Changing the peaking colour




There are three peaking colours to choose from: red, yellow, and blue. Choose a colour that is visible against the subject.

See examples of scenes where MF peaking proved useful in:
6 Useful EOS R Features for Photographing Mountains with Clouds
Macro Photography Techniques: Flowers in Water Droplets


Focus Guide: Turning distance information into a visual aid

When the Dual Pixel CMOS AF system conducts AF detection, it acquires information about the distance of subjects from the image sensor. The Focus Guide uses this information provide visual indicators of the manual focus position: whether it is in front of the subject, right on point, or behind the subject.

EOS R/ RF28-70mm f/2L USM/ FL: 60mm/ Aperture-priority AE (f/2, 1/320 sec, EV +0.3)/ ISO 200/ WB: Auto

MF peaking also works when the AF frame size is set to ‘Small’. Combine it with MF peaking to easily achieve precise focus in scenes like this one, where you need to focus on a small subject and the depth of field is very shallow!

Try this the next time you use manual focus to take macro shots or capture flowers with intense bokeh!

Focus Guide in action

Front focused

On point

Back focused

Focus position is in front of subject: White display. The middle arrow points inward; the outer arrows point outward.
Focus is accurately on subject: Green display.
Focus position is behind subject: White display. The middle arrow points outward; the outer arrows point inward.


Tip: You can leave the Focus Guide perpetually on

The Focus Guide is turned off by default. Even when you switch it on in the menu settings, it starts up (shows the indicators) only in manual focus mode, so you can simply leave it set to ‘On’.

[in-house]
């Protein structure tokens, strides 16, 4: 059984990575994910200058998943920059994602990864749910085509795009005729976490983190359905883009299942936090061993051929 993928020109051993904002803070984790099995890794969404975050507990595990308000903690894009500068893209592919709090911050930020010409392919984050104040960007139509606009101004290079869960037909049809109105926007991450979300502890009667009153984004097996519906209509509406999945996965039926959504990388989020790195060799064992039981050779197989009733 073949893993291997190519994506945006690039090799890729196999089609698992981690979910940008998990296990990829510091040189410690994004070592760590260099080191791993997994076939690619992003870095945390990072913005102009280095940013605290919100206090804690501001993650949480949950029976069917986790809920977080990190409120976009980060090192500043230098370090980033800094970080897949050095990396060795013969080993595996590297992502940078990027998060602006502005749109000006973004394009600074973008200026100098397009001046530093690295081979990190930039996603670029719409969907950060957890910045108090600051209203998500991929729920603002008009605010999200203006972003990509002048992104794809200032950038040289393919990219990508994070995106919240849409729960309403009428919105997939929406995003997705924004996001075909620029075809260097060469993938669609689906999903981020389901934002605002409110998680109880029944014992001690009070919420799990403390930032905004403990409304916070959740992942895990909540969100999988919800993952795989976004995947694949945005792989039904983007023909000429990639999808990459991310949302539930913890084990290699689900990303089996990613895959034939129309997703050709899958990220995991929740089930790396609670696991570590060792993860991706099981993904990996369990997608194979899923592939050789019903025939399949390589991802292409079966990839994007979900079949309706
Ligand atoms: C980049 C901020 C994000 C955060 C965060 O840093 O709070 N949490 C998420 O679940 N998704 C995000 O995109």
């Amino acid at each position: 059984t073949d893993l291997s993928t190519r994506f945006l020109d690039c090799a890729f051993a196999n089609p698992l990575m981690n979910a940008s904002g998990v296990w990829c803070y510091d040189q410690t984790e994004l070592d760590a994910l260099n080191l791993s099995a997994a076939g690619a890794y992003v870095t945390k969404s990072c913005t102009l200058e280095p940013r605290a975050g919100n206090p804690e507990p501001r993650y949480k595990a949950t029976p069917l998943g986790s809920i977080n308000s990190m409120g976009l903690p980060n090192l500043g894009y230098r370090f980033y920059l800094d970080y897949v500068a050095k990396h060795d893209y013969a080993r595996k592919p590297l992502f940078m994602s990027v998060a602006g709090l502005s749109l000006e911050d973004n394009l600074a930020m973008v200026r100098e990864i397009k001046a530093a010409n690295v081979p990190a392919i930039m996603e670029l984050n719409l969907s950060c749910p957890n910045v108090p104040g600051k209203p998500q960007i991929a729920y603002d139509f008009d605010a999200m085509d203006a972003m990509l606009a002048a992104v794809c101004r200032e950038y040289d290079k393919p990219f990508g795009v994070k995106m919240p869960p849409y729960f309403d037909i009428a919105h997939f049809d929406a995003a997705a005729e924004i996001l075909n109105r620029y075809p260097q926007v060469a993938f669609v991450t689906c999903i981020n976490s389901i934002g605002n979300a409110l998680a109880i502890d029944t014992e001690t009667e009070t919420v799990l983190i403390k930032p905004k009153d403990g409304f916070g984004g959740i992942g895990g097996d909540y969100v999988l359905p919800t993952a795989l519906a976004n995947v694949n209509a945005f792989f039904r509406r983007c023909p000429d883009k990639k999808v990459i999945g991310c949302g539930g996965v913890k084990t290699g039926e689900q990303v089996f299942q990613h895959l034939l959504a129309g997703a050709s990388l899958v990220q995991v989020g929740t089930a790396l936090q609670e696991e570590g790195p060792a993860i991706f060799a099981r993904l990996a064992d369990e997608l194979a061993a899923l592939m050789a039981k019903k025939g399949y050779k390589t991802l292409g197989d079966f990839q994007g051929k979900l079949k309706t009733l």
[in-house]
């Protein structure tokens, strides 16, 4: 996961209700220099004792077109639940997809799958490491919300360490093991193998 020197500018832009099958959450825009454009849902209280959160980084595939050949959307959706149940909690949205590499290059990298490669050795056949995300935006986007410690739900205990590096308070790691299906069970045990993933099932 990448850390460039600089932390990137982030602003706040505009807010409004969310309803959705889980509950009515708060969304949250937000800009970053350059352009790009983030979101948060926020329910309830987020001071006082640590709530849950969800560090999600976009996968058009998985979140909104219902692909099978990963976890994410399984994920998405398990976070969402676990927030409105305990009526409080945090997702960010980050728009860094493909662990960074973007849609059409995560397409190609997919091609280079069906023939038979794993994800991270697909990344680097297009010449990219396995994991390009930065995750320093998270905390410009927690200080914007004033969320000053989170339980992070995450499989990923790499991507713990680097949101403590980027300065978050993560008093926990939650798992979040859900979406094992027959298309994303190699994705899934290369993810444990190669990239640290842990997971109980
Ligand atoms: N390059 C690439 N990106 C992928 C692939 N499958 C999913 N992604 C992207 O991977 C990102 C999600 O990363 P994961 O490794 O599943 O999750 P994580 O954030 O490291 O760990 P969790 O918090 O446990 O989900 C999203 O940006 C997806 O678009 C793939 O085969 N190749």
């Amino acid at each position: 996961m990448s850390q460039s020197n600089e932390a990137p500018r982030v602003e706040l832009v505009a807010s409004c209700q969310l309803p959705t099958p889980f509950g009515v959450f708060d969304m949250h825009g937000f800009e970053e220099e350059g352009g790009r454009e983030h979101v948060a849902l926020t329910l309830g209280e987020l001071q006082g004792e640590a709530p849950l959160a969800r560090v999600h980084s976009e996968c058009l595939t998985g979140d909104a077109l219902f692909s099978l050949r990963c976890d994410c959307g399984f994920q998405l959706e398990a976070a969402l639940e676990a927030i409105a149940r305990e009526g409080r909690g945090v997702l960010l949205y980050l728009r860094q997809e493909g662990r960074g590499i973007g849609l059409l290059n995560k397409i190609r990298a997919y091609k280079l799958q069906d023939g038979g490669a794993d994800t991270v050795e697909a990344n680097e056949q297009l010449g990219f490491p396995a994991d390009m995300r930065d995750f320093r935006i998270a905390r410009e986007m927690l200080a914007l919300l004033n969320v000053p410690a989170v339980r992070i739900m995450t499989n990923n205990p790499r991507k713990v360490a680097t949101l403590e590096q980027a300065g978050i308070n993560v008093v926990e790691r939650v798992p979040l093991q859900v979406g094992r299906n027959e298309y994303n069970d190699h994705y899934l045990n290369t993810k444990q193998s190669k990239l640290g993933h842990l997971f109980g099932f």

Note: It is a large source of power consumption when in operation.


Know this: Focus Guide won’t work in scenes where AF is not possible

As the Focus Guide uses distance information from the AF frame, it will not work in scenes where AF is not possible. These include:

- Scenes with no or very low contrast, such as clear blue skies.
- Extremely dark conditions beyond the camera’s low light AF capabilities

When the Focus Guide is not available, you will see the following grey display.

The Focus Guide also won’t be displayed when you magnify the EVF/Live View display.


Receive the latest update on photography news, tips and tricks.

Be part of the SNAPSHOT Community.

Sign Up Now!

Digital Camera Magazine

Digital Camera Magazine

A monthly magazine that believes that enjoyment of photography will increase the more one learns about camera functions. It delivers news on the latest cameras and features and regularly introduces various photography techniques.
Published by Impress Corporation

Kazuo Nakahara

Kazuo Nakahara

Born in Hokkaido in 1982, Nakahara turned to photography after working at a chemical manufacturing company. He majored in photography at the Vantan Design Institute and is a lecturer for photography workshops and seminars, in addition to working in commercial photography. He is also a representative of the photography information website studio9.